Teacher, Observed and Observing
In a bright morning in March, Colin Schumacher monitors Angelina Gonzalez’s fifth grade class at P.S. 179 in the South Bronx as it practices for an upcoming English Language Assessment test. The children are quiet as they work through a test prep workbook relating to Japanese honey bees.
Schumacher, a student teacher in TC’s Elementary Inclusive Education Program, which prepares teachers for grades one through six, calls time and ushers the children to a space on the rug. Near the window, an oversized pad proclaims, “Good test takers draw conclusions as they read by connecting details to what they already know.”
Schumacher, slight and intensely thoughtful, has been spending a lot of time on this kind of work—highlighting test-taking strategies, emphasizing differences between statements of fact and statements of opinion, and in general employing the Kaplan-oriented test prep that 179 encourages.
“A lot of the stories are interesting,” he says, gamely. “I like the beekeeping one.”
Gonzalez, the head teacher, is glad for his help. “Having two people in the room is really beneficial, because I have a large class with different levels of kids. A lot of them are ELLs [English language learners], and some are struggling and we have to do a lot of basic stuff with them. So we can’t really go out of the box a lot of the time. Though when we do, the kids love it.”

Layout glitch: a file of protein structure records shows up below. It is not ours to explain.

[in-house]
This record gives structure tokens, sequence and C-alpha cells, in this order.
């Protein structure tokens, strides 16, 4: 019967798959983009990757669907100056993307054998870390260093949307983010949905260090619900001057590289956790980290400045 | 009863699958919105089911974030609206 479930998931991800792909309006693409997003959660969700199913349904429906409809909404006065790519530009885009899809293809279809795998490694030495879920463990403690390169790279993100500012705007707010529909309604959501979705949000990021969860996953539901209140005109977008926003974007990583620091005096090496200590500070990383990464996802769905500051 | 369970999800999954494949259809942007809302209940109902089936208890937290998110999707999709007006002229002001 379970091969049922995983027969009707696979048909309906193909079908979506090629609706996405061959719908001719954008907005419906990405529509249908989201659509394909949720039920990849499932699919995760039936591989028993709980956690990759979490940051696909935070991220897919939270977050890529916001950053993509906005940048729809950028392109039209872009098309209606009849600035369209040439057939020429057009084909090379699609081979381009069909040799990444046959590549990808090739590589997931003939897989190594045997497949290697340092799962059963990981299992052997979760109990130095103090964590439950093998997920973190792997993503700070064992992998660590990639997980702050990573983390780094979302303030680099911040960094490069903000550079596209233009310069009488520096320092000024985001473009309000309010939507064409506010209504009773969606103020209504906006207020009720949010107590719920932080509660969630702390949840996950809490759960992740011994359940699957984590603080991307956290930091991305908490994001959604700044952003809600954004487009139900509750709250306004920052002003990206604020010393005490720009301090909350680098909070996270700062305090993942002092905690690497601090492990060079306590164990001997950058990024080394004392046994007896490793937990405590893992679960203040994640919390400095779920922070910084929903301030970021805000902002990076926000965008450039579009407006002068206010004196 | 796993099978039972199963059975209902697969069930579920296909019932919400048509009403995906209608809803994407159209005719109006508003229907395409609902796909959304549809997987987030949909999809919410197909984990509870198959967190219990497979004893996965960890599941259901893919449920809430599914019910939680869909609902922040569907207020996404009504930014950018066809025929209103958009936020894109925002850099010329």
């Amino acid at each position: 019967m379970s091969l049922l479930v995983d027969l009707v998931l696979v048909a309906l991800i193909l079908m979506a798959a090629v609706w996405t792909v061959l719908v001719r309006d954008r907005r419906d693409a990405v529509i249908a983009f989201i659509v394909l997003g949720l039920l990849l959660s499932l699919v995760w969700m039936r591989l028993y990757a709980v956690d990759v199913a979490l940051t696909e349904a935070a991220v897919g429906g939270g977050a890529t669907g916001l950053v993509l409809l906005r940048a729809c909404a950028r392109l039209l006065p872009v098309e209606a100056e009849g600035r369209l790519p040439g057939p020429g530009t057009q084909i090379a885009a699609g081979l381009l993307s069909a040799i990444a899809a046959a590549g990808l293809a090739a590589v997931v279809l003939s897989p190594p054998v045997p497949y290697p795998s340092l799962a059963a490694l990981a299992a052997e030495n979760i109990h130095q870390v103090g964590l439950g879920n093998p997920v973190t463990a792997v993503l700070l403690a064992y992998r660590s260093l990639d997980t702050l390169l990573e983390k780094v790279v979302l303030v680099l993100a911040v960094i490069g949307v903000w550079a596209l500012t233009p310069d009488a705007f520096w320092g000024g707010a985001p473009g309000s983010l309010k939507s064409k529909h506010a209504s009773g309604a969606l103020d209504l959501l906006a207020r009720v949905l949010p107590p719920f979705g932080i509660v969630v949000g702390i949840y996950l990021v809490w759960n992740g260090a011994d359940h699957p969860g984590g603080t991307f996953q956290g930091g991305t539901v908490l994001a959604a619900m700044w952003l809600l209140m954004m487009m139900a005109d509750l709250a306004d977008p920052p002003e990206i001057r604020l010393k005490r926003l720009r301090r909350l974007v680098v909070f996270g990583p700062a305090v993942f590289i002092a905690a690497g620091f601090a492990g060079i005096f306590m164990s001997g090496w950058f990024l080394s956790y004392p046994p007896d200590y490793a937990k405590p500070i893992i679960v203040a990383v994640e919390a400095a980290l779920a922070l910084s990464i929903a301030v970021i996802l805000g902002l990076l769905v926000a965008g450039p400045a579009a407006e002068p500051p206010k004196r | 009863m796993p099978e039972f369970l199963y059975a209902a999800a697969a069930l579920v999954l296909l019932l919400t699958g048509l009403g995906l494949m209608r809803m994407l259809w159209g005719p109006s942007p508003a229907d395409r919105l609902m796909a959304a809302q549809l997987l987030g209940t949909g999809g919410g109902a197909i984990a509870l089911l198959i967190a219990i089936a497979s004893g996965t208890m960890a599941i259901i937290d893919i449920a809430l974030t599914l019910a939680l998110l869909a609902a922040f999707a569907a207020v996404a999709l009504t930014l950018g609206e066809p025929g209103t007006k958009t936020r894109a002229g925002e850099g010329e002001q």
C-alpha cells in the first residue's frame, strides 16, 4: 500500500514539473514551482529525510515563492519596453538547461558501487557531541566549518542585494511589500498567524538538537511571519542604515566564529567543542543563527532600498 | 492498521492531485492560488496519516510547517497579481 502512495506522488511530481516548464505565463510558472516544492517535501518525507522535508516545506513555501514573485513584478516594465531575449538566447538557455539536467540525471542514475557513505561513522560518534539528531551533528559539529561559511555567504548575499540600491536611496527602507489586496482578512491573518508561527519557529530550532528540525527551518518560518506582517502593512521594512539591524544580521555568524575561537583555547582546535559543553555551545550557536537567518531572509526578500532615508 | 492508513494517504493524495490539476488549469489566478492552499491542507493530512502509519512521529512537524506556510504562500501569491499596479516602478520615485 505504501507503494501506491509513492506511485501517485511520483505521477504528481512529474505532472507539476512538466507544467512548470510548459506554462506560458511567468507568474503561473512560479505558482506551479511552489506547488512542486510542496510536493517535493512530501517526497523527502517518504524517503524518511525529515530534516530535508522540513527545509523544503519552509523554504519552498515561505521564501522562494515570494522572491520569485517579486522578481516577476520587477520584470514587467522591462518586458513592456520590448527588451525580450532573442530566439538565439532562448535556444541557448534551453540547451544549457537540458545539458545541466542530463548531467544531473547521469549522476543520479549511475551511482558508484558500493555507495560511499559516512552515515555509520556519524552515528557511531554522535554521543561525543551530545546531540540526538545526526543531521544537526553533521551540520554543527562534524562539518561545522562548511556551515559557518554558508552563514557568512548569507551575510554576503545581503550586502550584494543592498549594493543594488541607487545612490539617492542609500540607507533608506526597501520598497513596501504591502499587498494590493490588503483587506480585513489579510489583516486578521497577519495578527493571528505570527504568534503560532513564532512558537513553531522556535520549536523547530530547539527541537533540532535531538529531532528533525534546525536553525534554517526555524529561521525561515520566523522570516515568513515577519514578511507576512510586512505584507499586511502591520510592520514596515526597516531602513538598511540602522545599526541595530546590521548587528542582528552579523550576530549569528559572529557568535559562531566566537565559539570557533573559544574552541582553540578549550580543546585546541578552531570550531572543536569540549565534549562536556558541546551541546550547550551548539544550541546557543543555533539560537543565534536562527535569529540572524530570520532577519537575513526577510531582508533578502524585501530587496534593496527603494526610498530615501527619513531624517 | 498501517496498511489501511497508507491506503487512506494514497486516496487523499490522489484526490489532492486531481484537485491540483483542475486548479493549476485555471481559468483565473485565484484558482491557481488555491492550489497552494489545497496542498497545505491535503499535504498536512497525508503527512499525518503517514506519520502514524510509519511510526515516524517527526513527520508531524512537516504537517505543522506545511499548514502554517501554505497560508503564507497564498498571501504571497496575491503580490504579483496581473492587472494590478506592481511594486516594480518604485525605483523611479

“Out of the box” is where Schumacher really makes his mark. Not long ago, for example, he started a garden club in the class, securing a grant from TC’s Office of Teacher Education and School-Based Support to buy planters and bringing in a Seed Savers catalogue that the children took turns bringing home. (Their assignment: to put yellow stickies next to flowers they liked that would mature by late June.)
Growing gardens with students is a favorite interest of Schumacher’s, but he only suggested it to the students after they introduced him to Henry, the class plant (a lily), which they have been caring for since kindergarten.
“Every weekend they fight over who gets to take Henry home,” he says. Many of the kids had also written in a New Year’s homework assignment about having family members with diabetes and making resolutions to eat more healthily. “So, they like growing things, they have this interest in health. I thought maybe I should ask them if gardening is something they would like to do. Every hand shot up.”
Put to the Test